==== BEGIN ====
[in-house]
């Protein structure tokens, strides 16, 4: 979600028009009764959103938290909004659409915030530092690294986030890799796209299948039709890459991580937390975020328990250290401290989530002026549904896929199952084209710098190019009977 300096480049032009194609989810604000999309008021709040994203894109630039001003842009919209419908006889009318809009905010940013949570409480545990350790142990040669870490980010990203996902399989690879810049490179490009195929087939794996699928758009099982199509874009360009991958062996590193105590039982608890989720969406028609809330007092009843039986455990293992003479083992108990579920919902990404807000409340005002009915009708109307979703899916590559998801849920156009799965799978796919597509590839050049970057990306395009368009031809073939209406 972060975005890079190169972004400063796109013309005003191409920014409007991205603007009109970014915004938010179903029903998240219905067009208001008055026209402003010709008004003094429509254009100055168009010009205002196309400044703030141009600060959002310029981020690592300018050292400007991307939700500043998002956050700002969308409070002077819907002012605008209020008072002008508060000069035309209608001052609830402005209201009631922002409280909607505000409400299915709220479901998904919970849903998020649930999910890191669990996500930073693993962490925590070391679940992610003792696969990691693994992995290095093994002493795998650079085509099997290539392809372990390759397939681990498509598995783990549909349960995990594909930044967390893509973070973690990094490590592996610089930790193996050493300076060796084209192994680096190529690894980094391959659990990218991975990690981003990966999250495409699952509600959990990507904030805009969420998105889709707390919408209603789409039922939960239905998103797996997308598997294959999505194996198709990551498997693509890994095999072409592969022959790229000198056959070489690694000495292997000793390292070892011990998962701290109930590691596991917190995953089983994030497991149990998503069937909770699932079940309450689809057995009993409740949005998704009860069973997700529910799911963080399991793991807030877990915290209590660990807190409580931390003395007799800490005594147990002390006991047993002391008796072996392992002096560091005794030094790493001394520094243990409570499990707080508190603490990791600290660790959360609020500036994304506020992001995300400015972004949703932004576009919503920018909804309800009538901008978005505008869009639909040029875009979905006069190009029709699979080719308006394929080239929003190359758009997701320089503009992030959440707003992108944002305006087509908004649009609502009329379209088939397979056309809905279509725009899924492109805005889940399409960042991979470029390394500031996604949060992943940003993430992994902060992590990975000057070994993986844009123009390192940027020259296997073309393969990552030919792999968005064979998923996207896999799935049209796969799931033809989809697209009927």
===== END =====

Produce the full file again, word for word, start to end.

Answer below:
[in-house]
């Protein structure tokens, strides 16, 4: 979600028009009764959103938290909004659409915030530092690294986030890799796209299948039709890459991580937390975020328990250290401290989530002026549904896929199952084209710098190019009977 300096480049032009194609989810604000999309008021709040994203894109630039001003842009919209419908006889009318809009905010940013949570409480545990350790142990040669870490980010990203996902399989690879810049490179490009195929087939794996699928758009099982199509874009360009991958062996590193105590039982608890989720969406028609809330007092009843039986455990293992003479083992108990579920919902990404807000409340005002009915009708109307979703899916590559998801849920156009799965799978796919597509590839050049970057990306395009368009031809073939209406 972060975005890079190169972004400063796109013309005003191409920014409007991205603007009109970014915004938010179903029903998240219905067009208001008055026209402003010709008004003094429509254009100055168009010009205002196309400044703030141009600060959002310029981020690592300018050292400007991307939700500043998002956050700002969308409070002077819907002012605008209020008072002008508060000069035309209608001052609830402005209201009631922002409280909607505000409400299915709220479901998904919970849903998020649930999910890191669990996500930073693993962490925590070391679940992610003792696969990691693994992995290095093994002493795998650079085509099997290539392809372990390759397939681990498509598995783990549909349960995990594909930044967390893509973070973690990094490590592996610089930790193996050493300076060796084209192994680096190529690894980094391959659990990218991975990690981003990966999250495409699952509600959990990507904030805009969420998105889709707390919408209603789409039922939960239905998103797996997308598997294959999505194996198709990551498997693509890994095999072409592969022959790229000198056959070489690694000495292997000793390292070892011990998962701290109930590691596991917190995953089983994030497991149990998503069937909770699932079940309450689809057995009993409740949005998704009860069973997700529910799911963080399991793991807030877990915290209590660990807190409580931390003395007799800490005594147990002390006991047993002391008796072996392992002096560091005794030094790493001394520094243990409570499990707080508190603490990791600290660790959360609020500036994304506020992001995300400015972004949703932004576009919503920018909804309800009538901008978005505008869009639909040029875009979905006069190009029709699979080719308006394929080239929003190359758009997701320089503009992030959440707003992108944002305006087509908004649009609502009329379209088939397979056309809905279509725009899924492109805005889940399409960042991979470029390394500031996604949060992943940003993430992994902060992590990975000057070994993986844009123009390192940027020259296997073309393969990552030919792999968005064979998923996207896999799935049209796969799931033809989809697209009927």